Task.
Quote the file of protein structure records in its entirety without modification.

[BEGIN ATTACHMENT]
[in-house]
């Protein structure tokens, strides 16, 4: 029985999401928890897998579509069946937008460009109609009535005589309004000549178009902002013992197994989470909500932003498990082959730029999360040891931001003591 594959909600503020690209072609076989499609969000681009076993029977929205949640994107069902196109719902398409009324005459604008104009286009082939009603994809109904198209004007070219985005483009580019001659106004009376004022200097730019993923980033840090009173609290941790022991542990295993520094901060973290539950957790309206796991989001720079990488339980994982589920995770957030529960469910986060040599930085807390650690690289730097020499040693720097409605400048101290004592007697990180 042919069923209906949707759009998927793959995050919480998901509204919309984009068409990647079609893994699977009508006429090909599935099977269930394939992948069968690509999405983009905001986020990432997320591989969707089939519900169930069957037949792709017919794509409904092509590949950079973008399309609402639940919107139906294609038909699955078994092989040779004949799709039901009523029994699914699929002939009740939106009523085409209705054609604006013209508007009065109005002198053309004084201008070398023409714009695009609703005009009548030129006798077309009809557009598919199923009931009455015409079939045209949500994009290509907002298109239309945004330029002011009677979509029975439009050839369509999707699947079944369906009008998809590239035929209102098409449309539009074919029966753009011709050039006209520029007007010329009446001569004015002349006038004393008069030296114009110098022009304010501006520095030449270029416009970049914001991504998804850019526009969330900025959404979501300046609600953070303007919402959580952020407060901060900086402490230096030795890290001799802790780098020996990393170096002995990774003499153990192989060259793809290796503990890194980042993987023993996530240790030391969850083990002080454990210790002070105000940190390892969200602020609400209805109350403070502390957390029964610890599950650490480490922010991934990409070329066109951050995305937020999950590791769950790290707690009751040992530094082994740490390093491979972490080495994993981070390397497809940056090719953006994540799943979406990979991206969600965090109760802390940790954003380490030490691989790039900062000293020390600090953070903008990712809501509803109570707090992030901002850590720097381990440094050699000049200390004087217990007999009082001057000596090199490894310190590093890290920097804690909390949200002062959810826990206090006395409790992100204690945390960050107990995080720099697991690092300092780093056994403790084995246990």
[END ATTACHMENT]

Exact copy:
[in-house]
């Protein structure tokens, strides 16, 4: 029985999401928890897998579509069946937008460009109609009535005589309004000549178009902002013992197994989470909500932003498990082959730029999360040891931001003591 594959909600503020690209072609076989499609969000681009076993029977929205949640994107069902196109719902398409009324005459604008104009286009082939009603994809109904198209004007070219985005483009580019001659106004009376004022200097730019993923980033840090009173609290941790022991542990295993520094901060973290539950957790309206796991989001720079990488339980994982589920995770957030529960469910986060040599930085807390650690690289730097020499040693720097409605400048101290004592007697990180 042919069923209906949707759009998927793959995050919480998901509204919309984009068409990647079609893994699977009508006429090909599935099977269930394939992948069968690509999405983009905001986020990432997320591989969707089939519900169930069957037949792709017919794509409904092509590949950079973008399309609402639940919107139906294609038909699955078994092989040779004949799709039901009523029994699914699929002939009740939106009523085409209705054609604006013209508007009065109005002198053309004084201008070398023409714009695009609703005009009548030129006798077309009809557009598919199923009931009455015409079939045209949500994009290509907002298109239309945004330029002011009677979509029975439009050839369509999707699947079944369906009008998809590239035929209102098409449309539009074919029966753009011709050039006209520029007007010329009446001569004015002349006038004393008069030296114009110098022009304010501006520095030449270029416009970049914001991504998804850019526009969330900025959404979501300046609600953070303007919402959580952020407060901060900086402490230096030795890290001799802790780098020996990393170096002995990774003499153990192989060259793809290796503990890194980042993987023993996530240790030391969850083990002080454990210790002070105000940190390892969200602020609400209805109350403070502390957390029964610890599950650490480490922010991934990409070329066109951050995305937020999950590791769950790290707690009751040992530094082994740490390093491979972490080495994993981070390397497809940056090719953006994540799943979406990979991206969600965090109760802390940790954003380490030490691989790039900062000293020390600090953070903008990712809501509803109570707090992030901002850590720097381990440094050699000049200390004087217990007999009082001057000596090199490894310190590093890290920097804690909390949200002062959810826990206090006395409790992100204690945390960050107990995080720099697991690092300092780093056994403790084995246990």